Wednesday, April 27, 2016

Would You Let Me Cut Your Hair? Be Your Attorney? Fix Your Car?

In 2004, when I started my business helping people open their own micropublishing houses and publishing books, I had already assisted in the publishing of well over 150 books, audio books, and videos for trade distribution, corporate and non-profit publishers. To this day, 33 years into my publishing career, I strive to learn something new every day -- and my staff does as well.  Publishing changes daily, and there are many options -- one of which is right for a specific author and book. Today, we have advised, published or fixed hundreds and hundreds of books in a myriad of different ways.

Experience, continuous research, connections, respect for the industry and respect for the profession are important to me, and they should be important to you.  Experience and wisdom matter. 

Why am I concerned? I'm hearing and seeing more and more potential for trouble every day...
  • I read an article a while ago that contained publishing advice from one-time authors on how to publish. A library had the authors on a panel to talk to would-be authors. 
  • An illustrator who had never done anything other than illustrate a book stepped in to help a first time author.
  • I found a publishing blog where a first time author was dispensing advice on how to publish before their first book was even on the market. 
  • In a course catalog for a community college, I saw another first time author giving a whole class after uploading one poorly designed and edited ebook, offering it on Kindle's KDP Select free promo where they had 20,000 downloads -- and 500 scathing reviews as a result. 
  • I found another piece where a young professional and recent first-time author himself actually charged thousands of dollars posing as a publishing expert to publish another person's book (very poorly and with dangerous mistakes).  He was eventually sued by the author for incompetence.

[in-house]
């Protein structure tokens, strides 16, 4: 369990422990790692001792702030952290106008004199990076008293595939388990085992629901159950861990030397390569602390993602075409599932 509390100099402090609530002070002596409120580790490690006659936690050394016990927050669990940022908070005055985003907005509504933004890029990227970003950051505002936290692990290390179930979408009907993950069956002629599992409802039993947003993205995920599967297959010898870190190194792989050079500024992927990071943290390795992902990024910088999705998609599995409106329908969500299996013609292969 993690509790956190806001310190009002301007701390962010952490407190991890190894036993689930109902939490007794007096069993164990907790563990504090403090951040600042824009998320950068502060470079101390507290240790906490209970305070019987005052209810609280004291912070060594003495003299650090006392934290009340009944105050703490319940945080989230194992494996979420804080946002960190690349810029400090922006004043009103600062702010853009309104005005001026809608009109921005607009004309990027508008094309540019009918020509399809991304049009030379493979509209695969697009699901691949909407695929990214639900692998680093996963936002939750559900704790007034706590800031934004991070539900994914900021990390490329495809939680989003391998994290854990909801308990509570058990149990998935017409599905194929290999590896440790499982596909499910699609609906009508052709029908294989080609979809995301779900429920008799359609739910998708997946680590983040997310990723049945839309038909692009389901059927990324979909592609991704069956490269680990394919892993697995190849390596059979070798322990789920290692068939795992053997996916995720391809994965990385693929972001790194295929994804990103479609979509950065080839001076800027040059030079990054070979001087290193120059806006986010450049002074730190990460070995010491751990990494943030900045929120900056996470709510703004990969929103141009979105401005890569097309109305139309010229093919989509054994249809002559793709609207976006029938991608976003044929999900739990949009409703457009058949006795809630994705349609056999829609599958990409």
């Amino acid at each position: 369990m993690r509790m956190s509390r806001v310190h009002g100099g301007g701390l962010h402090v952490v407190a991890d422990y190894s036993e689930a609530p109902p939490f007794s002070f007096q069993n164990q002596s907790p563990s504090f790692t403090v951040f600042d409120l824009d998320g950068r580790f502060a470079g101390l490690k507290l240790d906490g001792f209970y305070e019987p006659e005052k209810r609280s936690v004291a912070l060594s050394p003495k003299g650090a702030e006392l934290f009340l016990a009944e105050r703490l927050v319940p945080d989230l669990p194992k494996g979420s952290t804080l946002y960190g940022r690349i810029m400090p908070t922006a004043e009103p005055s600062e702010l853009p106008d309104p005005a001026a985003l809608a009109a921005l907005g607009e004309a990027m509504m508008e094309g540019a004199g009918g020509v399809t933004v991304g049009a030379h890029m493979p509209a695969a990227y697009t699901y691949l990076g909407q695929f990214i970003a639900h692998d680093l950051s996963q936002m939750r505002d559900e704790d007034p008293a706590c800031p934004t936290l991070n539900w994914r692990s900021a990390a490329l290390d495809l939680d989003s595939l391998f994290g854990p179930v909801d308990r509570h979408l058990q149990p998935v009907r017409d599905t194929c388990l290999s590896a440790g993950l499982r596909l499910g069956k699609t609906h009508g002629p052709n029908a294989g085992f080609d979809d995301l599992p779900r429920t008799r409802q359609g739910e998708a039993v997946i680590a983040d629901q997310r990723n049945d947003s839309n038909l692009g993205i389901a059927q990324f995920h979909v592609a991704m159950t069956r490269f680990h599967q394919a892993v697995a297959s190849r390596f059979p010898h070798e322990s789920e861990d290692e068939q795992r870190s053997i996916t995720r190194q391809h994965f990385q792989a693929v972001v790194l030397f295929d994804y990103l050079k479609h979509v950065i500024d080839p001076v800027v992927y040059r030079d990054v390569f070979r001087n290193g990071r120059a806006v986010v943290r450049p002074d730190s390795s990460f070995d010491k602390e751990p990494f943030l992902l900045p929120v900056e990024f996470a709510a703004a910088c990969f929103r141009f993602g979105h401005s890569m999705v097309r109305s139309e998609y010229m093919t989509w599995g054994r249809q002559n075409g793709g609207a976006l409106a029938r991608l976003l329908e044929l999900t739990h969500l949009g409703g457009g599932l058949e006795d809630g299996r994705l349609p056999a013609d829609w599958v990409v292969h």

The problem: None of these people had actually ever performed the massive number of tasks publishing requires -- they had all used a "self publishing company" or an author services company similar to my firm to get published.

It's like...
I get my hair cut and colored by a trained specialist. 
Doesn't mean I am going to open my own salon.

Or even...
I buy suits, dresses, slacks and tops at a department store. 
Doesn't mean I'm a fashion designer that could whip you up an outfit any time soon.

Or better yet...
I have contracts drawn up for me.
Doesn't mean I am qualified to open up my own law firm.

OK, one more...
I own a car, which I drive every day. 
Doesn't mean I'm qualified to overhaul your engine.

So, what should you do?
There are plenty of experts out there, folks. Do your due diligence when researching publishing and make sure the people you are listening to actually have first hand experience and real knowledge -- and that they have actually published more than just their own book through some POD house (and btw, make sure it is well edited and designed and doesn't look like it was done by their 19 year old first year design student).

And if you are an author dispensing advice, be aware that people may actually be spending real money -- actual hard-earned dollars -- based on what you tell them. Be honest with people and share your own story, but make sure they know that is just your own story and that you had assistance performing the actual publishing part.

Finally...Don't assume that "self publishing" means you have to do everything all by yourself. You don't.  You can hire experts for work you don't know how to do yourself (hint: owning design programs does not make you an expert in them, nor does it make you a designer).  Do your research, and be prepared to pay a fair price for the services. 

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